‘Fake News’ for a Good Cause? Viral Polar Bear Video Not What it Seems
The viral video showing an emaciated and starving bear desperately searching for food has garnered massive attention around the world, but in the six days since its publication serious doubts have emerged among the scientific and indigenous communities.
Nunavut polar bear monitor Leo Ikakhik has been surveying the animal populations on the western shore of the Hudson Bay, Canada in the periphery of the Arviat community, for the last seven years, collaborating with organizations such as the World Wildlife Foundation (WWF). His work involves harm reduction and conservation efforts; essentially limiting human contact with the polar bears.
"I wasn't totally surprised. These things happen," Ikakhik told CBC Radio. "Mother Nature is going to do part of that. You know, it's just part of the cycle. Everybody probably was shocked to see a really skinny bear, but this is not my first time seeing something like this."
The viral video, which shows a beleaguered and emaciated bear desperately searching for food in an abandoned fishing camp on Somerset Island, has been viewed more than 1.4 million times on Instagram in the six days since it was uploaded, and stolen headlines and hearts across the world.
The video was shot by National Geographic photojournalist and fellow Paul Nicklen for his environmental conservation organization Sea Legacy.
"When the animal first got up and we could see that he was actually in the late stages of starvation," SeaLegacy co-founder Cristina Mittermeier told CBC Radio. "All of our team was in tears and feeling completely helpless to do anything about it except to roll our cameras and share it with the world."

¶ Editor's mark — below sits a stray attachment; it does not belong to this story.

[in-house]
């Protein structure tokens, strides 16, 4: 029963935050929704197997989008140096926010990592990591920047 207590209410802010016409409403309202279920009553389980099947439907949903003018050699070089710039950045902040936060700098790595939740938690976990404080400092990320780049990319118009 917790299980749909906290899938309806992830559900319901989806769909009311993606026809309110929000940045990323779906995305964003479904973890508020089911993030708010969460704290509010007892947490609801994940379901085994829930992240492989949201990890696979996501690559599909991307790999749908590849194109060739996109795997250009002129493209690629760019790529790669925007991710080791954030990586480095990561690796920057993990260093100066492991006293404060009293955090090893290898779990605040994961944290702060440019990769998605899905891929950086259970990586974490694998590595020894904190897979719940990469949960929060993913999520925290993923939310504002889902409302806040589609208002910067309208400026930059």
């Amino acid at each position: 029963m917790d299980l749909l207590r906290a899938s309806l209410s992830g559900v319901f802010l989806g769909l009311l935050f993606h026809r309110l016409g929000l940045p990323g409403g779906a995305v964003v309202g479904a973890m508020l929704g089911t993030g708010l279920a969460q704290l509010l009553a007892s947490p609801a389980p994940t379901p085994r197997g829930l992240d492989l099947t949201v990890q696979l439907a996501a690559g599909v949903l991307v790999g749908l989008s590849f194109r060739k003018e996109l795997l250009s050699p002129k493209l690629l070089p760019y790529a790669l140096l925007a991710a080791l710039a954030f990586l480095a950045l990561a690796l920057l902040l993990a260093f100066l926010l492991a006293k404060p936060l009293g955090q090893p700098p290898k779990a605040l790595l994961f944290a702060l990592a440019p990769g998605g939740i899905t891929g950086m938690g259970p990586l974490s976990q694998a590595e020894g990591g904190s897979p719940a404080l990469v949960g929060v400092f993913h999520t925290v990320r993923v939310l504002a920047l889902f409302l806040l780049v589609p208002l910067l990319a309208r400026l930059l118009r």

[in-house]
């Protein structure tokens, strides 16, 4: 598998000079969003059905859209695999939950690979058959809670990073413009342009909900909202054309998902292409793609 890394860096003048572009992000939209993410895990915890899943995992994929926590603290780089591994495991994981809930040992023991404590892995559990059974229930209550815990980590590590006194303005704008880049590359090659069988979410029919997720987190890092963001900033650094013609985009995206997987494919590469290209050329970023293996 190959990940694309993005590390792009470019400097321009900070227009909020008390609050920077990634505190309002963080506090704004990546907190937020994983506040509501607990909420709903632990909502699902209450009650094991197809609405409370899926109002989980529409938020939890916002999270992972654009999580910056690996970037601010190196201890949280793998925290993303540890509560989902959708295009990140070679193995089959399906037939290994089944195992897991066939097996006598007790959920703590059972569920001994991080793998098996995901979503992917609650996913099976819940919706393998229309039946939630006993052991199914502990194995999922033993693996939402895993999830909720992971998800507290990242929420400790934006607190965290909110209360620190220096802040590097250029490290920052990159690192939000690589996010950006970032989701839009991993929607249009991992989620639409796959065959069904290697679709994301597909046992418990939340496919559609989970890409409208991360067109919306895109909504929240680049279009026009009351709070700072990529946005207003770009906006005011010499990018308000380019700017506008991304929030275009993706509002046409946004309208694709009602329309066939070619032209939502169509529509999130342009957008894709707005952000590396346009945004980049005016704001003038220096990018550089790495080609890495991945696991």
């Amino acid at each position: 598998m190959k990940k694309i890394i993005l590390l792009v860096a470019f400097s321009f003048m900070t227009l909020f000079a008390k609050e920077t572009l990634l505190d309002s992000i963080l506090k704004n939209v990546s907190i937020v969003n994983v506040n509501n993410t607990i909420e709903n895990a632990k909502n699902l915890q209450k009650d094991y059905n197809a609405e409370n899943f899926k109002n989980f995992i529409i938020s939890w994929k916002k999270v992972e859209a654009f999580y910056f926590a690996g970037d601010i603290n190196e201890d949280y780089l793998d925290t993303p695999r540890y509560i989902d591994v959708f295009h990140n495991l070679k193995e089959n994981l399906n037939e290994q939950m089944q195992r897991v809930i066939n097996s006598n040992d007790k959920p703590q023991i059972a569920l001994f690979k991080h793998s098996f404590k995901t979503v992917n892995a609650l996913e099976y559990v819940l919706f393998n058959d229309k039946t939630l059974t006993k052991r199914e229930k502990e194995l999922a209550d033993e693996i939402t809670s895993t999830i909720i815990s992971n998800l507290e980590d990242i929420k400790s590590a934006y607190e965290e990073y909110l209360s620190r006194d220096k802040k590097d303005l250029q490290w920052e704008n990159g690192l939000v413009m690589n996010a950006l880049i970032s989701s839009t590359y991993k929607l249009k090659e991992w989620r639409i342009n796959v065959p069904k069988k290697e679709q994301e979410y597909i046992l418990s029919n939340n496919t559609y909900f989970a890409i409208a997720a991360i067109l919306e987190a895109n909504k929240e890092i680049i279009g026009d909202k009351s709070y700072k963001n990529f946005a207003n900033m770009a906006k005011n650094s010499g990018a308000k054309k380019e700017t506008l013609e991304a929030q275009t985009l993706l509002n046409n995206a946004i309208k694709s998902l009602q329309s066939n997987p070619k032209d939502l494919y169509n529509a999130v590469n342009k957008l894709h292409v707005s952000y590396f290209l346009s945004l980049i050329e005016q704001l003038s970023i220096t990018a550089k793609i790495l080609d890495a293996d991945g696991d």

While Mittermeier and Nicklen posit that melting sea ice, caused by climate change, is to blame, Ikahik isn't so sure, instead proposing that the bear may have been sick or injured to such a degree that it couldn't hunt properly.
Ikahik added that, not only does he see healthy, well-fed polar bears in the area all the time but that locals were forced to euthanize a polar bear they encountered recently that had broken its paw. It’s also important to note that bears are apex predators and, as such, they die from starvation, sickness or battle wounds caused by other bears.
"Since I'm from the North, I wouldn't really fall for the video," he said. "I wouldn't really blame the climate change. It's just part of the animal, what they go through."
Critics have highlighted that one singular, highly emotive video does not prove anything, especially when there was little to no communication with the local Inuit community, who have coexisted with the bears for generations.